March 1, 2009

Stories da roça


Carnival, the carnal festival, the gratification of desires, the indulgence in carne and all things flesh, is over. It ended last week with quarta de cinzas. All good Catholics are now repentant, and starting last Friday are diligently attending mass, doing penitence, and reflecting on their sins.

I’m not Catholic, so I don’t quite know how these things work, but our neighbors are, and the smell of fried fish is prevalent.

On Thursday Geraldinha was here to do the housework I’m too lazy to get around to and, as usual, she was indulging me in her stories. It started off because I was explaining this hilarious clip to her about what a spoiled generation we have become ("we" meaning me and my peers, not her) and it got to reminding her of the journey her family would make for the first mass of Lent (Quaresma). Her stories are so wonderful I decided I should make a new category and post them here more regularly.

Although she would later convert to an evangelical church, after sneaking out of the house with her sister one night and attending a tent revival meeting, for which her parents nearly disowned her, she was raised a strict Catholic. As such, attending the first mass of Lent held on Friday was very important.

When she was a child her family worked for a time on a plantation far from the nearest town. In order to arrive on time for confession and mass, the family had to leave the plantation at 3:00am. At the time there were seven children, although her mother would eventually give birth to ten. They only had one horse, so her father would ride, securing two small children on the withers in front and one on the rump behind, while her mother, holding a baby, and the three other older children, including Ger, walked. (You know it didn’t occur to me to ask why her mother or one of the older children couldn’t have secured the younger children on the horse while he walked. Hmmm…)

Each of them owned only one pair of shoes and they walked barefoot carrying their shoes around their neck so as not to ruin them. After a while they began to get tired and didn’t have much energy left to make it up the many hills on the windy dirt road so they would divvy up the horse’s tail in three parts and each of the older children would grab on. When they reached a hill, her father would give the horse a slap on the butt and holding on to the tail the kids would get a tow up the hill. That poor horse! Talk about a beast of burden. She said it was great fun.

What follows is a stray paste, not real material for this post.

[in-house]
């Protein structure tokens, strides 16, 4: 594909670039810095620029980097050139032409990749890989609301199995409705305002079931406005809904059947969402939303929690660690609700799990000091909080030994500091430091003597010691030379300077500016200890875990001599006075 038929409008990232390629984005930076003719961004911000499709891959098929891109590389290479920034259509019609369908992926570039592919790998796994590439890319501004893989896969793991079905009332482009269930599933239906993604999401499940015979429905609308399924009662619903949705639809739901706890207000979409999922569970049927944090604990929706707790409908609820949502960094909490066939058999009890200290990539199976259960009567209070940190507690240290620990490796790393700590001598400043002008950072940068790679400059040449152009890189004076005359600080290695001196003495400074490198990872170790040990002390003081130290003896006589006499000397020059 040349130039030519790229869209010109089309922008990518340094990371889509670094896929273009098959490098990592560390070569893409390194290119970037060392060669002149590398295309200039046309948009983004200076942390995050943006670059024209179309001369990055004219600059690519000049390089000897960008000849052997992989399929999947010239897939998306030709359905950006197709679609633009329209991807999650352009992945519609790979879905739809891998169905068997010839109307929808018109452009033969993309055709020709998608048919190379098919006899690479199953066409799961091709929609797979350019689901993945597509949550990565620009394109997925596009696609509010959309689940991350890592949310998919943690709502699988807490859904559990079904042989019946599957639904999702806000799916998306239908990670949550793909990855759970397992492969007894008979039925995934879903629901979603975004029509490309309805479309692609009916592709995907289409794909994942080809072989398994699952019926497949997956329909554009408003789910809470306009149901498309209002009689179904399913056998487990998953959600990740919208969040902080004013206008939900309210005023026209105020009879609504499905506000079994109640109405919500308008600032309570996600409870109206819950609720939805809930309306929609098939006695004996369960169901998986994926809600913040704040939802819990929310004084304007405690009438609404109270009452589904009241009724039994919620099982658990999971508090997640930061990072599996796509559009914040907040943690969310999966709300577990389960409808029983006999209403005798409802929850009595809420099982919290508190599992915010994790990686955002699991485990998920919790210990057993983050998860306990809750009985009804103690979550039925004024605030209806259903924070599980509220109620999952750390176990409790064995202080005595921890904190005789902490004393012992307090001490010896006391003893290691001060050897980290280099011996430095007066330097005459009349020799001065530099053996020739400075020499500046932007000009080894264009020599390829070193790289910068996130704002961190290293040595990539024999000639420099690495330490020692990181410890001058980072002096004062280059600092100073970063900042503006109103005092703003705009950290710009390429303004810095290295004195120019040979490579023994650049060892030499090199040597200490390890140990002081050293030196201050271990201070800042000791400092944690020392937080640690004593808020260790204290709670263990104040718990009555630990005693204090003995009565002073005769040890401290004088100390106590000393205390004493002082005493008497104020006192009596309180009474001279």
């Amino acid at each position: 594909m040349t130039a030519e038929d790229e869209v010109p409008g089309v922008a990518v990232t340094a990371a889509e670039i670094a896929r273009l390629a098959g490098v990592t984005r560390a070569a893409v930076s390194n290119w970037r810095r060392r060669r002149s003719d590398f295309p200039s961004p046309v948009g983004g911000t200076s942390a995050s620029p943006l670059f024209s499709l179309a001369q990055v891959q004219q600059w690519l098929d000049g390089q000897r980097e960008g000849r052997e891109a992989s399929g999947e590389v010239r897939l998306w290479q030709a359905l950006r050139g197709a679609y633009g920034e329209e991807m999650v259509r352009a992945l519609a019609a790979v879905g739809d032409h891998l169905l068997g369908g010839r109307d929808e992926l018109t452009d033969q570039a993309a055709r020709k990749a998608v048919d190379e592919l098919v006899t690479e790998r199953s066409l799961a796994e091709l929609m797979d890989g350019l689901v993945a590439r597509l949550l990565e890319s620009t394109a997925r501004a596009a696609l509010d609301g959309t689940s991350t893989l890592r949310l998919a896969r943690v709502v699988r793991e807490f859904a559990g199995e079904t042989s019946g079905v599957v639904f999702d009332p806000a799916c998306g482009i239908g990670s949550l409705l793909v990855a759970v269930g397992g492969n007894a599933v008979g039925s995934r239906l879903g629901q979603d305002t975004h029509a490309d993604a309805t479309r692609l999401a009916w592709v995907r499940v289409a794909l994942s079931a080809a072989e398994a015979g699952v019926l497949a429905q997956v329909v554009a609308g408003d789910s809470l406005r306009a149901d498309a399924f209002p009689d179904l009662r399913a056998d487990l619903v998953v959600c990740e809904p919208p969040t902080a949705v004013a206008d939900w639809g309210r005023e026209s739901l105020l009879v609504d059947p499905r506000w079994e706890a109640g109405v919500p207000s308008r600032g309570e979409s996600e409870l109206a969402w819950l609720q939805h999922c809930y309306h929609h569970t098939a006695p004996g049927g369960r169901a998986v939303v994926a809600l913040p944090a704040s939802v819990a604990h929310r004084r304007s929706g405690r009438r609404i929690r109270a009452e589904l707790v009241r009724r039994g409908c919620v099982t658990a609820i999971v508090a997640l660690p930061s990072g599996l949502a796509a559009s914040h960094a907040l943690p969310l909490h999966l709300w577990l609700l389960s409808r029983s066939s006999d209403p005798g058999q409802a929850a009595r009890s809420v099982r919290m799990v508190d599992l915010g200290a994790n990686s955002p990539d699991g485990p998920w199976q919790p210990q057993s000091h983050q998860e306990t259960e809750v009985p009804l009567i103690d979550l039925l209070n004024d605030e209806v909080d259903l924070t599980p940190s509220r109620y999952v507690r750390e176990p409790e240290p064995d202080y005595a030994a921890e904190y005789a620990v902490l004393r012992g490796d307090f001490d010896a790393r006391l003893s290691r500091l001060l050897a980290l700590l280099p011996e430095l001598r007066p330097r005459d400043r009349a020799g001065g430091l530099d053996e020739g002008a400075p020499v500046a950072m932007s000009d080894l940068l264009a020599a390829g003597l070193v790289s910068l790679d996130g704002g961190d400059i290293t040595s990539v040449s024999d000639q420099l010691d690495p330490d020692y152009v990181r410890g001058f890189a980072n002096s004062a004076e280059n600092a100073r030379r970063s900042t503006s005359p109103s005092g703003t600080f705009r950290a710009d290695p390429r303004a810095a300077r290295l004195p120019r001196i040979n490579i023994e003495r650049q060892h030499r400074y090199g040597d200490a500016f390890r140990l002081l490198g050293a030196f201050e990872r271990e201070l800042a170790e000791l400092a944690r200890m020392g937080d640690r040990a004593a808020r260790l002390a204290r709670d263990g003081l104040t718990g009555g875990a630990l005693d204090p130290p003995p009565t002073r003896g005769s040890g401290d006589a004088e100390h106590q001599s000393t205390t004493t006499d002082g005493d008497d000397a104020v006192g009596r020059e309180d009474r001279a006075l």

When they got to town, the family would go first to her uncle’s house so they could wash their feet and put their shoes on. Then they would hurry to the church in order to have time to confess before the start of mass. After all that, what more penitence could the priest possibly ask of them?

But Geraldinha tells me that she and her siblings would look forward all year to this journey and the night before they were so excited you might as well have told them they were going to Disneyland. Although of course at the time, she confessed, she’d never heard of Disneyland.

window confessional


Ballerina Girl said...

puts so much into perspective when you live here, doesn't it?
Thanks for sharing

Ray Adkins said...

Dear Dharma,

Just checking in to say I am new to your blog and I think it is great.
You are a great writer and your stories are fascinating.


lovelydharma said...

It sure does BG! I thought I was pretty worldly and sensitive to my American privileges before moving here and have gotten a reality check on a number of occasions!

Thanks for the encouragement Ray! (I'm a sucker for compliments!) Are you also residing in Brazil?

Oh, my name's Robyn, but like many pet owners, me and the pooch (Dharma) are slowly melding into the same person. :)

Laural Out Loud said...

I love stories like that. My MIL's family lives near Aracaju on a giant plantation. They grow sugarcane and coconut trees, live off the land (including a farihna house), and still do things pretty much the same way as they did 100 years ago. I LOVE hearing their stories, especially what it was like to be a child growing up in a situation like that.

You really are a wonderful story teller.

Linda - A Mommy in Brazil said...

Oi Robyn! What a beautiful blog you have. Loving how you write about Brazil. :) I'm a Swede living in Paraná, also married to a Brazilian. I've never been to MG but it sounds like a nice place. I'd love to catch up with you! :)

marina said...

these is the first time to your blog and I really like my visit here love hearing about life in other counties.marina

Rachel said...

Cool story! I love the photos too. I love the churches in Minas, not just the super fancy ones in Ouro Preto but the tiny, simple ones perched on the hills. So charming.

Ray Adkins said...


I lived in Brazil in the 90's and still have many friends there and travel to Sao Paulo often on business.
Back home in Rhode Island under over a foot of fresh March snow tonight...


lovelydharma said...

Hi Linda and Marina! Nice to bloggy meet you. I"ll swing by your blogs!

Oooohhhh how I wouldn't love to be covered in a foot of snow in March, Ray! It's hit 100 degrees three days in a row here. We're baking. I normally hate air conditioning, but I'm craving it today.

Rachael, I love those little old churches too, even when the country chapels are old and structurally needing help, and someone has tried to "modernize" by jerry-rigging a florescent light on some precarious overhead beam.

Danielle said...
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